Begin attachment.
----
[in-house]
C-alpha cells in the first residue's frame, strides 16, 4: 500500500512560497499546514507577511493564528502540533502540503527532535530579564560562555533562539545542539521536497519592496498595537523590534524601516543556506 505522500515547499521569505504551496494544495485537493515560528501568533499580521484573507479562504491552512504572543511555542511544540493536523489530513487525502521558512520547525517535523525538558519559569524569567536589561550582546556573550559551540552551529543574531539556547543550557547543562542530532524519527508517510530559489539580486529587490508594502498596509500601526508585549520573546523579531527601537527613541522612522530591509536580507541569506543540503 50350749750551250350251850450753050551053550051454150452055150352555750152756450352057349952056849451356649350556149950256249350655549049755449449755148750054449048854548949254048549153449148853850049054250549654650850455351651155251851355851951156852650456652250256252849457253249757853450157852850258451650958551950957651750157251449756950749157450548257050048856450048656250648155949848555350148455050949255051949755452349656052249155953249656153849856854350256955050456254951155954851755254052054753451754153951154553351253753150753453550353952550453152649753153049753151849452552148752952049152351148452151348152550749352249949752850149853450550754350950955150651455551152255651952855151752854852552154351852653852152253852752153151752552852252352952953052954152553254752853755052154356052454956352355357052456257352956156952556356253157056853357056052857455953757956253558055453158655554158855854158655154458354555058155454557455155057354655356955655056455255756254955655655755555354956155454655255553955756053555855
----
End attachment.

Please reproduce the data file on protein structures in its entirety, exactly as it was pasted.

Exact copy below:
[in-house]
C-alpha cells in the first residue's frame, strides 16, 4: 500500500512560497499546514507577511493564528502540533502540503527532535530579564560562555533562539545542539521536497519592496498595537523590534524601516543556506 505522500515547499521569505504551496494544495485537493515560528501568533499580521484573507479562504491552512504572543511555542511544540493536523489530513487525502521558512520547525517535523525538558519559569524569567536589561550582546556573550559551540552551529543574531539556547543550557547543562542530532524519527508517510530559489539580486529587490508594502498596509500601526508585549520573546523579531527601537527613541522612522530591509536580507541569506543540503 50350749750551250350251850450753050551053550051454150452055150352555750152756450352057349952056849451356649350556149950256249350655549049755449449755148750054449048854548949254048549153449148853850049054250549654650850455351651155251851355851951156852650456652250256252849457253249757853450157852850258451650958551950957651750157251449756950749157450548257050048856450048656250648155949848555350148455050949255051949755452349656052249155953249656153849856854350256955050456254951155954851755254052054753451754153951154553351253753150753453550353952550453152649753153049753151849452552148752952049152351148452151348152550749352249949752850149853450550754350950955150651455551152255651952855151752854852552154351852653852152253852752153151752552852252352952953052954152553254752853755052154356052454956352355357052456257352956156952556356253157056853357056052857455953757956253558055453158655554158855854158655154458354555058155454557455155057354655356955655056455255756254955655655755555354956155454655255553955756053555855